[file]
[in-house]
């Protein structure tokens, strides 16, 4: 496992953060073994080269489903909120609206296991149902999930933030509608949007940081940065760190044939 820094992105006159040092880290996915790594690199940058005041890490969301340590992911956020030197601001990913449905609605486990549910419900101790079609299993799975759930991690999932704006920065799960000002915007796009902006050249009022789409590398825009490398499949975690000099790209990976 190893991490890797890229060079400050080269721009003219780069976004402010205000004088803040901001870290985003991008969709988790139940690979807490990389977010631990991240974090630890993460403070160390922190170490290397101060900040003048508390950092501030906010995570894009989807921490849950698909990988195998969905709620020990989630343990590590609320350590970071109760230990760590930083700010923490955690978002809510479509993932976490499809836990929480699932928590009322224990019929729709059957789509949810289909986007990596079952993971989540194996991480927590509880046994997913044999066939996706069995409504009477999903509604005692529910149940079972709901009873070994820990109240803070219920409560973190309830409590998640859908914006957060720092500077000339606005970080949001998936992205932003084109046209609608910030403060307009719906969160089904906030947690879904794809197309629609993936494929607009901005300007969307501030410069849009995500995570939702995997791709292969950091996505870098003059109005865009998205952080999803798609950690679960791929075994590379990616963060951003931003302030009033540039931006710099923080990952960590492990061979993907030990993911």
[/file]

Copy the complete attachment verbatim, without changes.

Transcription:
[in-house]
């Protein structure tokens, strides 16, 4: 496992953060073994080269489903909120609206296991149902999930933030509608949007940081940065760190044939 820094992105006159040092880290996915790594690199940058005041890490969301340590992911956020030197601001990913449905609605486990549910419900101790079609299993799975759930991690999932704006920065799960000002915007796009902006050249009022789409590398825009490398499949975690000099790209990976 190893991490890797890229060079400050080269721009003219780069976004402010205000004088803040901001870290985003991008969709988790139940690979807490990389977010631990991240974090630890993460403070160390922190170490290397101060900040003048508390950092501030906010995570894009989807921490849950698909990988195998969905709620020990989630343990590590609320350590970071109760230990760590930083700010923490955690978002809510479509993932976490499809836990929480699932928590009322224990019929729709059957789509949810289909986007990596079952993971989540194996991480927590509880046994997913044999066939996706069995409504009477999903509604005692529910149940079972709901009873070994820990109240803070219920409560973190309830409590998640859908914006957060720092500077000339606005970080949001998936992205932003084109046209609608910030403060307009719906969160089904906030947690879904794809197309629609993936494929607009901005300007969307501030410069849009995500995570939702995997791709292969950091996505870098003059109005865009998205952080999803798609950690679960791929075994590379990616963060951003931003302030009033540039931006710099923080990952960590492990061979993907030990993911």